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On my application i assign a DateTime.Now to a new DateTime. then i assign it to a value and write it to the database. But then when i get it back from the database and compare the variable to the new datetime assigned earlier it differs with a couple of milliseconds.

Anyone has an idea why this happens?

E.g.

DateTime var1 = DateTime.Now;
Object1.DateTime = var1;

Database.SaveObject = var1

Object2 = Database.FindObjectById(objectId);

Assert.AreEqual(var1, Object2.DateTime);
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What is the datatype of the column you are persisting this value to? –  Matt Jan 25 '13 at 10:31
    
What database ru using? –  Dariusz Jan 25 '13 at 10:31
    
Can we have a look at FindObjectById? –  Tim Schmelter Jan 25 '13 at 10:32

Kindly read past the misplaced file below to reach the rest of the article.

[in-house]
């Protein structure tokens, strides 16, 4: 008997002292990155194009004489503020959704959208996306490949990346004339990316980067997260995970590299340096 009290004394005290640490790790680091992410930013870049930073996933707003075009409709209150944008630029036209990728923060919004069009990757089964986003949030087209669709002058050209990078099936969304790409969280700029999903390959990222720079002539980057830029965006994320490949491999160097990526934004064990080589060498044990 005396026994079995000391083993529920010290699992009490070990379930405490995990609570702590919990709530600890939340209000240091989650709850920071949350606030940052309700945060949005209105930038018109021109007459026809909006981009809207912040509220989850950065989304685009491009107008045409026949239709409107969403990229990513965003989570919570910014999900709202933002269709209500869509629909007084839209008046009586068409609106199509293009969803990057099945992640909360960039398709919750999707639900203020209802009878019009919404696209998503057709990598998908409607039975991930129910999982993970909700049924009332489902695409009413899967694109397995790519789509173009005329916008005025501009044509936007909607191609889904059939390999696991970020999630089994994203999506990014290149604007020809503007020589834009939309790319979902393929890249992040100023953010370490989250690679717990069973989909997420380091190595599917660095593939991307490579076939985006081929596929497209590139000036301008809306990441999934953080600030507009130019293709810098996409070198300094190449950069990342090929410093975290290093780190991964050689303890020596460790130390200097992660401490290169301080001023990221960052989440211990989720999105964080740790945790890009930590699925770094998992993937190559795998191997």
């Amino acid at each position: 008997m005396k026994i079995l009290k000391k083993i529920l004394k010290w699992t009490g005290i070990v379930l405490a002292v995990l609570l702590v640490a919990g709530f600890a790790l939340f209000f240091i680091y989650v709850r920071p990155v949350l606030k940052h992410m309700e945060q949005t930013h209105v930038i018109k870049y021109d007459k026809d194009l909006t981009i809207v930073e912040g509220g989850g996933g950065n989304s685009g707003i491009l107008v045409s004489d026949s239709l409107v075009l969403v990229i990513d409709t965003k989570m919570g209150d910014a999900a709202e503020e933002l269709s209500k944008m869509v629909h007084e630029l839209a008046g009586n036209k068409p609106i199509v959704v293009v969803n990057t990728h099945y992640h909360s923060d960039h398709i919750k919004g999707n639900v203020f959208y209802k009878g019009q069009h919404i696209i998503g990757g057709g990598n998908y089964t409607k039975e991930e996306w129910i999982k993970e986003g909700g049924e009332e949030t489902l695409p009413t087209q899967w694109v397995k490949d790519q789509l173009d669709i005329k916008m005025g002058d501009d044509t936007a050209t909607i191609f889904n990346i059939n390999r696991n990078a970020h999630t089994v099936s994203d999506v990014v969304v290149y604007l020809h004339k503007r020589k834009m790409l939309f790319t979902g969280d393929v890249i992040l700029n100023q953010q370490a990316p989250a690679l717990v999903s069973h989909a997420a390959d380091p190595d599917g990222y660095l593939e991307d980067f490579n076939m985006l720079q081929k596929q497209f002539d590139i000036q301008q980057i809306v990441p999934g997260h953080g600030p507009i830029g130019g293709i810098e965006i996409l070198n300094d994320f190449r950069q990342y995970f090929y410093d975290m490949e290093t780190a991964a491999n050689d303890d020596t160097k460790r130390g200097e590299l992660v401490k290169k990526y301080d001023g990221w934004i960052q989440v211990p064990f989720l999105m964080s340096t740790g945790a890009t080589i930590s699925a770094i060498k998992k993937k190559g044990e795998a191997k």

is the value correctly saved in Database? –  D J Jan 25 '13 at 10:33
2  
If you're using SQL Server and storing in a datetime (not datetime2), note that the milliseconds portion can only end with 0, 3 or 7 (IIRC) –  Damien_The_Unbeliever Jan 25 '13 at 10:33

2 Answers 2

up vote 6 down vote accepted

This is most likely an issue with the precision of DB's datetime column: it does not have enough accuracy to store the time up to a millisecond. When you use datetime, the time portion is rounded to increments of .000, .003, or .007 seconds.

Switching column's type to datetime2 should help, because its resolution is 100 nanoseconds.

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Thanks man i'll accept when i this stupid timer runs out :p –  Nicolas Pierre Jan 25 '13 at 10:37

Are you using MS SQL Server, datetimes are only precise to 3 milliseconds so you will find that the figure is rounding to the nearest 3 milliseconds.

See MSDN - TSQL DateTime

You may want to use DateTime2 if you have SQL2008 or later.

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